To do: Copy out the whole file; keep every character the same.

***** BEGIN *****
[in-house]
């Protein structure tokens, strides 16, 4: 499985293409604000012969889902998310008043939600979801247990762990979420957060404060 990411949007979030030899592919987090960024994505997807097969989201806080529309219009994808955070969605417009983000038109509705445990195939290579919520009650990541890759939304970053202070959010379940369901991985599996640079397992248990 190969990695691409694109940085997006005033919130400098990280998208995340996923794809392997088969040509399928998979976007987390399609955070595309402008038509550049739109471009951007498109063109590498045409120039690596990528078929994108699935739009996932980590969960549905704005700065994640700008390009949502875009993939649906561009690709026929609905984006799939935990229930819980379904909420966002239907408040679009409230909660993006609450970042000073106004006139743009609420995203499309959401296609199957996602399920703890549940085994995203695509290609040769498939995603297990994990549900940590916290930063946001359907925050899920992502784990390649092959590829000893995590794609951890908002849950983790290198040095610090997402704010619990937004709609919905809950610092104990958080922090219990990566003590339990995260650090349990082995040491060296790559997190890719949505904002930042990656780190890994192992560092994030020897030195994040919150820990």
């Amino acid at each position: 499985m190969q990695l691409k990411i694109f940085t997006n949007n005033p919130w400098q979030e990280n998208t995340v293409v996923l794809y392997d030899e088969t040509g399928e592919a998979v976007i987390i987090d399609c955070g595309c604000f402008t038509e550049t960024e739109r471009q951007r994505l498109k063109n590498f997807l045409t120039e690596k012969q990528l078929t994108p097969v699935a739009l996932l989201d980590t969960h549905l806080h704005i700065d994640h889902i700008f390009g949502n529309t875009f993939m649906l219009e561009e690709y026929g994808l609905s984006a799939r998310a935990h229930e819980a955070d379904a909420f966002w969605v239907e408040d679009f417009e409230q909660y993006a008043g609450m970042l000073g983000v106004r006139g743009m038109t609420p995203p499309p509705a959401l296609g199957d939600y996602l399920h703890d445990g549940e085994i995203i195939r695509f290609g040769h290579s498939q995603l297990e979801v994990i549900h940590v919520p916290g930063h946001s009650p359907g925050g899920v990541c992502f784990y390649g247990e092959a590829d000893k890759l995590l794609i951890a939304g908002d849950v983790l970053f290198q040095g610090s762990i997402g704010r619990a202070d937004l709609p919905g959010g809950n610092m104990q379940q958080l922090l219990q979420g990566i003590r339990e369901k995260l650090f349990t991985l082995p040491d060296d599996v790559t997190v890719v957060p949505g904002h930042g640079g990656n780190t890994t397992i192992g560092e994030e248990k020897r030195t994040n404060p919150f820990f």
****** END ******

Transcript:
[in-house]
């Protein structure tokens, strides 16, 4: 499985293409604000012969889902998310008043939600979801247990762990979420957060404060 990411949007979030030899592919987090960024994505997807097969989201806080529309219009994808955070969605417009983000038109509705445990195939290579919520009650990541890759939304970053202070959010379940369901991985599996640079397992248990 190969990695691409694109940085997006005033919130400098990280998208995340996923794809392997088969040509399928998979976007987390399609955070595309402008038509550049739109471009951007498109063109590498045409120039690596990528078929994108699935739009996932980590969960549905704005700065994640700008390009949502875009993939649906561009690709026929609905984006799939935990229930819980379904909420966002239907408040679009409230909660993006609450970042000073106004006139743009609420995203499309959401296609199957996602399920703890549940085994995203695509290609040769498939995603297990994990549900940590916290930063946001359907925050899920992502784990390649092959590829000893995590794609951890908002849950983790290198040095610090997402704010619990937004709609919905809950610092104990958080922090219990990566003590339990995260650090349990082995040491060296790559997190890719949505904002930042990656780190890994192992560092994030020897030195994040919150820990």
């Amino acid at each position: 499985m190969q990695l691409k990411i694109f940085t997006n949007n005033p919130w400098q979030e990280n998208t995340v293409v996923l794809y392997d030899e088969t040509g399928e592919a998979v976007i987390i987090d399609c955070g595309c604000f402008t038509e550049t960024e739109r471009q951007r994505l498109k063109n590498f997807l045409t120039e690596k012969q990528l078929t994108p097969v699935a739009l996932l989201d980590t969960h549905l806080h704005i700065d994640h889902i700008f390009g949502n529309t875009f993939m649906l219009e561009e690709y026929g994808l609905s984006a799939r998310a935990h229930e819980a955070d379904a909420f966002w969605v239907e408040d679009f417009e409230q909660y993006a008043g609450m970042l000073g983000v106004r006139g743009m038109t609420p995203p499309p509705a959401l296609g199957d939600y996602l399920h703890d445990g549940e085994i995203i195939r695509f290609g040769h290579s498939q995603l297990e979801v994990i549900h940590v919520p916290g930063h946001s009650p359907g925050g899920v990541c992502f784990y390649g247990e092959a590829d000893k890759l995590l794609i951890a939304g908002d849950v983790l970053f290198q040095g610090s762990i997402g704010r619990a202070d937004l709609p919905g959010g809950n610092m104990q379940q958080l922090l219990q979420g990566i003590r339990e369901k995260l650090f349990t991985l082995p040491d060296d599996v790559t997190v890719v957060p949505g904002h930042g640079g990656n780190t890994t397992i192992g560092e994030e248990k020897r030195t994040n404060p919150f820990f």